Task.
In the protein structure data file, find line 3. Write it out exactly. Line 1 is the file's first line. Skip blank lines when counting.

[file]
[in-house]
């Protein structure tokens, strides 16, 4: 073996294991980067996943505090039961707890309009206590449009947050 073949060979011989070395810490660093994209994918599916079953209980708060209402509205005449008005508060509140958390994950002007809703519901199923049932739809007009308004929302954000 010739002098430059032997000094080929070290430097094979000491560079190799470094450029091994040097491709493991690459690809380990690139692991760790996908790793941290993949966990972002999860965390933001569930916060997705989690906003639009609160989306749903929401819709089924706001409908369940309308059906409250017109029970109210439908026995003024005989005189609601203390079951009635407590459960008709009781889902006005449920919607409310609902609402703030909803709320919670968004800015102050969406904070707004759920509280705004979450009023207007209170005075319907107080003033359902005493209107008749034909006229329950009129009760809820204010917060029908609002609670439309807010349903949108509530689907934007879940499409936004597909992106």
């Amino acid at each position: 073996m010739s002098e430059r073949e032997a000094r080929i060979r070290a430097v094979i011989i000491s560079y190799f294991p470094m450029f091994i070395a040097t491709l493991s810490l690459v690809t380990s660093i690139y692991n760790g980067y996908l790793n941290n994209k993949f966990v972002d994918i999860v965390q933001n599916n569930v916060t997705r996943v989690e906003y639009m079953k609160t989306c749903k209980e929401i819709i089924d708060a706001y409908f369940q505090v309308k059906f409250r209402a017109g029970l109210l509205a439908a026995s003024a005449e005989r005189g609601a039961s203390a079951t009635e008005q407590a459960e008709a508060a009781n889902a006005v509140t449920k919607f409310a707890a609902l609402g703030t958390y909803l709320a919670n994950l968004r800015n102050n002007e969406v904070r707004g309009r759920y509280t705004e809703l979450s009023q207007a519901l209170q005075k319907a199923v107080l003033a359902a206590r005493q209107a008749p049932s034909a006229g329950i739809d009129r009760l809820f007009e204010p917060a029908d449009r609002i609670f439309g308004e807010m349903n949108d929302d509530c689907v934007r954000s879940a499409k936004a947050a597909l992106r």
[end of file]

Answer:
């Amino acid at each position: 073996m010739s002098e430059r073949e032997a000094r080929i060979r070290a430097v094979i011989i000491s560079y190799f294991p470094m450029f091994i070395a040097t491709l493991s810490l690459v690809t380990s660093i690139y692991n760790g980067y996908l790793n941290n994209k993949f966990v972002d994918i999860v965390q933001n599916n569930v916060t997705r996943v989690e906003y639009m079953k609160t989306c749903k209980e929401i819709i089924d708060a706001y409908f369940q505090v309308k059906f409250r209402a017109g029970l109210l509205a439908a026995s003024a005449e005989r005189g609601a039961s203390a079951t009635e008005q407590a459960e008709a508060a009781n889902a006005v509140t449920k919607f409310a707890a609902l609402g703030t958390y909803l709320a919670n994950l968004r800015n102050n002007e969406v904070r707004g309009r759920y509280t705004e809703l979450s009023q207007a519901l209170q005075k319907a199923v107080l003033a359902a206590r005493q209107a008749p049932s034909a006229g329950i739809d009129r009760l809820f007009e204010p917060a029908d449009r609002i609670f439309g308004e807010m349903n949108d929302d509530c689907v934007r954000s879940a499409k936004a947050a597909l992106r």